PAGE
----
WASHINGTON -- A panel of federal judges today heard oral arguments in Comcast's challenge against the Federal Communications Commission's ruling to censure the cable giant for secretly blocking certain Internet traffic, raising significant questions about the commission's authority to act in the matter.
Comcast's (NASDAQ: CMCSA) argument that the FCC's action in August 2008 was predicated on an "expansive theory" of the commission's authority, one that found scant support in its statutory authority, seemed to resonate with the judges, who reserved their most pointed questions for the commission's attorney.
"This is the first time that they have tried in any substantial way to exert authority over the Internet," said Comcast attorney Helgi Walker, of the law firm Wiley Rein. "This is a historic case."
FCC General Counsel Austin Schlick flatly disputed that assertion, calling it "profoundly ahistorical," but the judges seemed skeptical when he cited provisions in communications laws and past cases to support the commission's position.
The case stems from a petition consumer groups filed with the FCC in 2008, asking officials to open an investigation into Comcast's practices for managing data traffic on its network. Comcast eventually admitted that it had slowed certain transmissions from BitTorrent and other peer-to-peer protocols.
Ahead of the FCC's ruling in the matter, Comcast voluntarily agreed to move to what it called a "protocol-agnostic" method of traffic management, but the commission still approved the order, rebuking the company both for selectively blocking traffic and failing to provide its subscribers with sufficient notice about its practices.
Comcast quickly challenged the ruling, initiating a legal proceeding that today came before the U.S. Court of Appeals for the D.C. Circuit.
Whether or not Comcast was wrong to block the traffic on its network is no longer an issue. The legal challenge to the ruling turns on the FCC's authority to regulate in the matter.
Overstepping its authority?
Specifically, Comcast is arguing that the FCC overstepped by interpreting its Internet policy statement of 2005 as an enforceable document, and, more broadly, whether it even has the statutory authority to regulate the manner in which ISPs manage their networks.
"There was not a single provision of federal law ... that governed Comcast's network practices. All there was was a policy statement," Walker said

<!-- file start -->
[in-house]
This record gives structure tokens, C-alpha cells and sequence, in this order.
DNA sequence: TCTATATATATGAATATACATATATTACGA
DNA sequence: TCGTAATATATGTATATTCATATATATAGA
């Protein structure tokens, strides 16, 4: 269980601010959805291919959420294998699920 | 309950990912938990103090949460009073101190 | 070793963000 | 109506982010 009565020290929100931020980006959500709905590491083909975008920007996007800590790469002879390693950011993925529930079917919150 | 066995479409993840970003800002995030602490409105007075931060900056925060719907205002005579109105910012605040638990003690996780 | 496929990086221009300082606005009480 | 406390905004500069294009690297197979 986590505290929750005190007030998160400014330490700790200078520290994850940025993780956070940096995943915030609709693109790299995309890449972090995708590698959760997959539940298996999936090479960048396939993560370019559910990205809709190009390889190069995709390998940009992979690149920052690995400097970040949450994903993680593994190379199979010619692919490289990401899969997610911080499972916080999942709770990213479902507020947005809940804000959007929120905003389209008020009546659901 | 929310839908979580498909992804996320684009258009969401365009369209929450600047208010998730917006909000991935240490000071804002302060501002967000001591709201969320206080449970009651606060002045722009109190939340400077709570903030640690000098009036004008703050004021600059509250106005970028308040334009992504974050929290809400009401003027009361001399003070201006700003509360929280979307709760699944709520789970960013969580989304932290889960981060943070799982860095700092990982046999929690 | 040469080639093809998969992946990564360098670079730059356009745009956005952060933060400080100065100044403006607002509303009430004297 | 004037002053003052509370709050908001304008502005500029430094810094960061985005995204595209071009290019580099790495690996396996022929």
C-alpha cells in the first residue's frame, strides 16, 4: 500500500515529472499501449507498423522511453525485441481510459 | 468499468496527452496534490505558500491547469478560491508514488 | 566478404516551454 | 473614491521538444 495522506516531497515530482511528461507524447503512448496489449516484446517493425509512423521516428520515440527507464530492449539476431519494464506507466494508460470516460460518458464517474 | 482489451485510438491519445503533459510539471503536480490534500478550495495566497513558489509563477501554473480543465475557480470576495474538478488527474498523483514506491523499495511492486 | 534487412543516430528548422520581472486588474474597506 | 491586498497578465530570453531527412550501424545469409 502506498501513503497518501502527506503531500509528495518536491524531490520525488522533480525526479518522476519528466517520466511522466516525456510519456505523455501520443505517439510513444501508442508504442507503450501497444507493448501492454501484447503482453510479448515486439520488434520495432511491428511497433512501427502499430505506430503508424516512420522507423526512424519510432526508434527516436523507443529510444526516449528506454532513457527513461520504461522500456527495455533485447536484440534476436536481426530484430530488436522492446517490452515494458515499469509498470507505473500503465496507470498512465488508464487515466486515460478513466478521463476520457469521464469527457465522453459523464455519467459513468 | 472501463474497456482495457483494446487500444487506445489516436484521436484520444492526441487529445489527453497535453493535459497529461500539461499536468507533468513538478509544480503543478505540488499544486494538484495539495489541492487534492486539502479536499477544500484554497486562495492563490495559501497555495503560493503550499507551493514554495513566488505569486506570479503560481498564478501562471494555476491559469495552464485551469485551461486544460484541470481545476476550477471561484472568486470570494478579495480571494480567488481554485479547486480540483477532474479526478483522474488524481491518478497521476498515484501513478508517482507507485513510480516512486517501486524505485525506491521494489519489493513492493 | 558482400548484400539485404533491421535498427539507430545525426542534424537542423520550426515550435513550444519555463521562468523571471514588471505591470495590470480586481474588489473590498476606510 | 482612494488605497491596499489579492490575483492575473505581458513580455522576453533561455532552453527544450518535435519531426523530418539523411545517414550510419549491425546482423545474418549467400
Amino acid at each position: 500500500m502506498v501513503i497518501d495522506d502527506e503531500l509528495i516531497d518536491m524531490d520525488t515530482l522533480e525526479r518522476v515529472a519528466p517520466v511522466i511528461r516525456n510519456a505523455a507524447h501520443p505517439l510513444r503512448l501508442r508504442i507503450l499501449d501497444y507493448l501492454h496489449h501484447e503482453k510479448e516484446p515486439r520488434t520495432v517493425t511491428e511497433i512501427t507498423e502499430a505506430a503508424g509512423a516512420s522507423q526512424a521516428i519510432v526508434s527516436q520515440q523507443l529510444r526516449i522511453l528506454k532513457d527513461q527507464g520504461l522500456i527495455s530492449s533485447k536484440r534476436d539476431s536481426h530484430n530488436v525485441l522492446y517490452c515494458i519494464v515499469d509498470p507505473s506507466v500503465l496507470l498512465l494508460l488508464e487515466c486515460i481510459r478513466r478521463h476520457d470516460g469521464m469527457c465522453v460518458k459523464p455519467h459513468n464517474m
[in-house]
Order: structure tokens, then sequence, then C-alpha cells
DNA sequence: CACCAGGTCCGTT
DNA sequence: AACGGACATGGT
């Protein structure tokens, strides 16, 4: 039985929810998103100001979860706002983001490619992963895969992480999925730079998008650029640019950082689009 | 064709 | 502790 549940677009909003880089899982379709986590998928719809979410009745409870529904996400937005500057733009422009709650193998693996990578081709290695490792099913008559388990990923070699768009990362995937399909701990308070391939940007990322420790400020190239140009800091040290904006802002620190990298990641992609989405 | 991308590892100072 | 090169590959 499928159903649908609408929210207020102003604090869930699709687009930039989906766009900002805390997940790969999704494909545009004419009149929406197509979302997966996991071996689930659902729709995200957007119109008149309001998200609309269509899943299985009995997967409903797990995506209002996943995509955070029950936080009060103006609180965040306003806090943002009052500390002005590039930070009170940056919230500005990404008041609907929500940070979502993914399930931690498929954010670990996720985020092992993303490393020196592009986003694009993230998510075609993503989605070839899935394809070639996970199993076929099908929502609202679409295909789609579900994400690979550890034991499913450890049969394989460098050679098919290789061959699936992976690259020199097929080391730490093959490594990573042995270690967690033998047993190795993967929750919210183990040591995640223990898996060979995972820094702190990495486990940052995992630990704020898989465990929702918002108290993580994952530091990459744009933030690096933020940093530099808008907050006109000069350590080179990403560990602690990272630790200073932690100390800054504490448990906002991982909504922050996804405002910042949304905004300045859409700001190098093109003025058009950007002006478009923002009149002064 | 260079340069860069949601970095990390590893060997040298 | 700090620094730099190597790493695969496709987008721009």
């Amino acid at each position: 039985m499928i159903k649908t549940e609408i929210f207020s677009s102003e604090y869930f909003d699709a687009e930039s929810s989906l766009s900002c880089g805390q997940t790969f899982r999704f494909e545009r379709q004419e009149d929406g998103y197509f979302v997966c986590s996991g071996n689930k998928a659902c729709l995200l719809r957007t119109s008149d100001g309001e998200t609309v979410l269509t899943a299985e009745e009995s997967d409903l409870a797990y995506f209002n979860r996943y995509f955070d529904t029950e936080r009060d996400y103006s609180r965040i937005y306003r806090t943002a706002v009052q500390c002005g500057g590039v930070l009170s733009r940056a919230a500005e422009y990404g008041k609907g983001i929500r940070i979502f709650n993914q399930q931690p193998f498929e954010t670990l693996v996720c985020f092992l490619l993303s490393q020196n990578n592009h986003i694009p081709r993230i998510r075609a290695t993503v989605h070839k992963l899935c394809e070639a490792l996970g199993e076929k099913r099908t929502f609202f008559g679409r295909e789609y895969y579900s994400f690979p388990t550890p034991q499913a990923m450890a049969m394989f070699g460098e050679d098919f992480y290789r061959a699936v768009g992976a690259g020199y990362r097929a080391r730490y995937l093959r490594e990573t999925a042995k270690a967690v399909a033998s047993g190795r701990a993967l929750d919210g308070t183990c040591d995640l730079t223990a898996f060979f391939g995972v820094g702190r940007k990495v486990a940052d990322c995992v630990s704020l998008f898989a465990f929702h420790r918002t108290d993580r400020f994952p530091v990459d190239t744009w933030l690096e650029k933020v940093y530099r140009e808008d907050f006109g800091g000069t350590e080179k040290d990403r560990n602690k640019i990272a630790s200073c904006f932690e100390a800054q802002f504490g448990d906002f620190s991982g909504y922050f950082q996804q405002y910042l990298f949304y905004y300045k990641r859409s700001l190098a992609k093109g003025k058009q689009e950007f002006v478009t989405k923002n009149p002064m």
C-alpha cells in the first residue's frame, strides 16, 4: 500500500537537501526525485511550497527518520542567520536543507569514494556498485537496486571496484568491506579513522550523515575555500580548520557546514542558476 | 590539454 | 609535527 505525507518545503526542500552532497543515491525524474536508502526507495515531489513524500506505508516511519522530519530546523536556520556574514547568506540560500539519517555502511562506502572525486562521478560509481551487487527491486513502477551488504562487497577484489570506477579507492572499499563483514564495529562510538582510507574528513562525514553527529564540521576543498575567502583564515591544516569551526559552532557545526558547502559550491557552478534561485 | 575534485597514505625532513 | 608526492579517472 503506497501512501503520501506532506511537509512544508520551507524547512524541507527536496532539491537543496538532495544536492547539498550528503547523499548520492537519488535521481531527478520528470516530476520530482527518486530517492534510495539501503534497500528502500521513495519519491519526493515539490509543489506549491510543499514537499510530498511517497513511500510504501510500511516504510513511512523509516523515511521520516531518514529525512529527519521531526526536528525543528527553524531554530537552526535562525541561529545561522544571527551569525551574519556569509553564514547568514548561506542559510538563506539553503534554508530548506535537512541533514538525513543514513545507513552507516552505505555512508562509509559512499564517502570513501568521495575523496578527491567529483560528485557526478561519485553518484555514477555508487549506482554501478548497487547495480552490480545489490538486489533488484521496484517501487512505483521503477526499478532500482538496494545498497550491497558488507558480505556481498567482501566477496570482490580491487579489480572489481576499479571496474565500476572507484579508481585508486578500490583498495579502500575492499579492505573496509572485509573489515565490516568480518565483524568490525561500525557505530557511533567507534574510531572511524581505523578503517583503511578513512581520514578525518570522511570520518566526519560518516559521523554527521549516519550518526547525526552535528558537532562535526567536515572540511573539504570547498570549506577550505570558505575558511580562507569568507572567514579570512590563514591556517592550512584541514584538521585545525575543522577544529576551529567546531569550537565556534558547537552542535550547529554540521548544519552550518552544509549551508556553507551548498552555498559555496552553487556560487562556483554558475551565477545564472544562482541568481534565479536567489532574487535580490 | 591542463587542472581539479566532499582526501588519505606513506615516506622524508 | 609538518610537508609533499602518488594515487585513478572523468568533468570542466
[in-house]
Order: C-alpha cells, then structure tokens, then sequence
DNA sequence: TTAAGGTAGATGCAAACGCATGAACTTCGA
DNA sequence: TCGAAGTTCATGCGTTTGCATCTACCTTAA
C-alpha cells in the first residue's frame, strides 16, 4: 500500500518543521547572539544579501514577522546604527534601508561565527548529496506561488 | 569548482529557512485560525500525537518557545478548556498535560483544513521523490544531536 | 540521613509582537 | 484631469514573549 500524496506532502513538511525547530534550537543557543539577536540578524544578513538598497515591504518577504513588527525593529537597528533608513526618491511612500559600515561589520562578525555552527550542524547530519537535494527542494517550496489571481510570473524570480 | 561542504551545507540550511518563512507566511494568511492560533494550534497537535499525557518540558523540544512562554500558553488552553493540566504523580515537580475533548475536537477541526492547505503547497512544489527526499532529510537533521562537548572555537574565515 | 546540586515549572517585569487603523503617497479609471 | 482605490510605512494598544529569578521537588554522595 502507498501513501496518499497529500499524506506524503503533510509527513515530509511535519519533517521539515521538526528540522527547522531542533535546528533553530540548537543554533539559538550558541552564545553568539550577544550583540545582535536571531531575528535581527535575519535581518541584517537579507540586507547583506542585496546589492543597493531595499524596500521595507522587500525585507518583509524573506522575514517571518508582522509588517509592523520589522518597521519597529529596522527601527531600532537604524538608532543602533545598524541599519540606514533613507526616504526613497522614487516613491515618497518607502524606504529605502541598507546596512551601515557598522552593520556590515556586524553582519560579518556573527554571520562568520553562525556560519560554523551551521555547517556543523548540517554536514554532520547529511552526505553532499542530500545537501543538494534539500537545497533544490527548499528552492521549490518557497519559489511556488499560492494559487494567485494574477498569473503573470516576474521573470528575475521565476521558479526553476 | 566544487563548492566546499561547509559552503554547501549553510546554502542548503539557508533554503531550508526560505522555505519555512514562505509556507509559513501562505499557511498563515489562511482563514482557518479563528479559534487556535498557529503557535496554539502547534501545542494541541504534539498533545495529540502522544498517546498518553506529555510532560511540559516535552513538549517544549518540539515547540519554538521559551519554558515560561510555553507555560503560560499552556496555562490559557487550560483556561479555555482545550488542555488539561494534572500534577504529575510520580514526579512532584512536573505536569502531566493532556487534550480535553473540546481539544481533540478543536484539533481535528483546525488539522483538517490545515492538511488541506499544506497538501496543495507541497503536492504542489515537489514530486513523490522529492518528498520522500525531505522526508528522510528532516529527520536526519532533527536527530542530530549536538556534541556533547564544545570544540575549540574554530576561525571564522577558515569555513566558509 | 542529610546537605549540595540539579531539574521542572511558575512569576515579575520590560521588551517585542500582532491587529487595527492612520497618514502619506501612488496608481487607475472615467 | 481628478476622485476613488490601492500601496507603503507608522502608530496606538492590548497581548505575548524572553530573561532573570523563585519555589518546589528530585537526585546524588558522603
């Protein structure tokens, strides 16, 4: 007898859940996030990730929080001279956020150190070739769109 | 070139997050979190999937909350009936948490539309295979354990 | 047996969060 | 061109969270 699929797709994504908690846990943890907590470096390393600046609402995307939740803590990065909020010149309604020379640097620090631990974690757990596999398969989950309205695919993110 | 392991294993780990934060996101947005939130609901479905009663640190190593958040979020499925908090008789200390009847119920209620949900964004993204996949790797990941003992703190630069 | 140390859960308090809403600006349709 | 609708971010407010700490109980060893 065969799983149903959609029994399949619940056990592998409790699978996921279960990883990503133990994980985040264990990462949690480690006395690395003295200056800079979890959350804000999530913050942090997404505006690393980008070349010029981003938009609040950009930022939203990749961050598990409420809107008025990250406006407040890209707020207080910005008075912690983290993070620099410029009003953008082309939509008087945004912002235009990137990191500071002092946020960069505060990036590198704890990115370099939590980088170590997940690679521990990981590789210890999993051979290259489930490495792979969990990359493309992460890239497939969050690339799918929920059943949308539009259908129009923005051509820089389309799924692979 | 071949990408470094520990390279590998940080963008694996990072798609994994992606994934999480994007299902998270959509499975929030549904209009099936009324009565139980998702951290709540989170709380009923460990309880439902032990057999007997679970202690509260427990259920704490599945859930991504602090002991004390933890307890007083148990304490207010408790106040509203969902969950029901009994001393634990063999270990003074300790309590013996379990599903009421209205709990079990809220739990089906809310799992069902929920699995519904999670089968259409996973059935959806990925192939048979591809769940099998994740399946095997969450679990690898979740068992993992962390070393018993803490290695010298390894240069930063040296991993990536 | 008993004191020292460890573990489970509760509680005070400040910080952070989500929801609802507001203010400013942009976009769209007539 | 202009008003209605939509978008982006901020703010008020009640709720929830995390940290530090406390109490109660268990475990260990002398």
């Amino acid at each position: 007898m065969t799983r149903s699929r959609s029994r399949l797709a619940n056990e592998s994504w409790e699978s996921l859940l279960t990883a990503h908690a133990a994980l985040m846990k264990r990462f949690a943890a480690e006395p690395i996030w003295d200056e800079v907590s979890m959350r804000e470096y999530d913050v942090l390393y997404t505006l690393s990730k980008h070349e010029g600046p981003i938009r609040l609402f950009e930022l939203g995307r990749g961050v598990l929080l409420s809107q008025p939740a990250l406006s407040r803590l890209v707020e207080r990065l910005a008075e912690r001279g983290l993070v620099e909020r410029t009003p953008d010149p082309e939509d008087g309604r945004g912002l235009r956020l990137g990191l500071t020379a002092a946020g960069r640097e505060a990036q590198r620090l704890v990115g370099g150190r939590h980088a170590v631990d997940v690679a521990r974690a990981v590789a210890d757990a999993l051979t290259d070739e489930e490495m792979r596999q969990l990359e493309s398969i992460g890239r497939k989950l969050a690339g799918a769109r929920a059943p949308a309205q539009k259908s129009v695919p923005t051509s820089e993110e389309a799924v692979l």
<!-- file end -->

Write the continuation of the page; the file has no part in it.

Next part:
"That document quite simply lacked any legal force or effect," she added, arguing that previous FCC actions were taken "always against the backdrop of some statutory scheme."
The court's decision could have a significant impact on the proceeding currently underway at the FCC that would enshrine the policy statement as binding rules, and create two additional provisions about nondiscrimination and consumer notification -- effectively making network neutrality the law of the land.
Schlick argued that the FCC has what is known as ancillary jurisdiction in the matter, telling the judges that the Supreme Court has affirmed its authority to establish regulations that serve the goals that Congress has expressed in the laws it has passed, even if the authority was not explicitly written into the statute.
But the three judges seemed unconvinced by Schlick's assertion that several provisions in various laws, including the 1996 Telecommunications Act, afforded the FCC the ancillary authority to regulate network management.
"The commission seems to be intent about acting upon implicits in this case," Chief Judge David Sentelle said.
If the judges were to void the Comcast order on the grounds that it lacked ancillary authority in the matter, it could derail the FCC's current push to enact binding Net neutrality rules.
"The FCC's entire work in this area depends on the assumption that we have the power we need to protect consumers against discrimination and maintain an open Internet, without undue regulation," Schlick told InternetNews.com in an e-mail before today's hearing. "If Comcast's most extreme argument were adopted by the D.C. Circuit, then we would have to either change fundamentally our regulatory approach, or look to the Supreme Court or Congress to restore that power."
Today, he admitted as much to the judges, if in fewer words.
The FCC has not set a date to vote on its current network neutrality rulemaking, but it is expected to consider the matter sometime this spring. Rulings from the appeals court are commonly returned within a few months following the oral arguments.
In addition to throwing a wrench into the FCC's rulemaking proceeding, a court order finding that the FCC acted outside of its statutory mandate would likely set in motion a concerted push in Congress to move on Net neutrality legislation. Previous efforts to pass network neutrality bills have fallen short, Walker was quick to point out, and attempts to renew the push would be met with vocal opposition in what has historically been a highly partisan debate.
One of the judges, A. Raymond Randolph, expressed frustration that Congress had failed to act decisively on the issue, complaining that leaving the matter to the FCC "allows Congress to evade its responsibility."
In the area of Internet law, he said that Congress seemed incapable of passing meaningful legislation, opting instead for toothless bills that duck the hard issues and perpetuate a climate of legal uncertainty.
"The only bills that get passed are the ones that say 'study it,'" he said.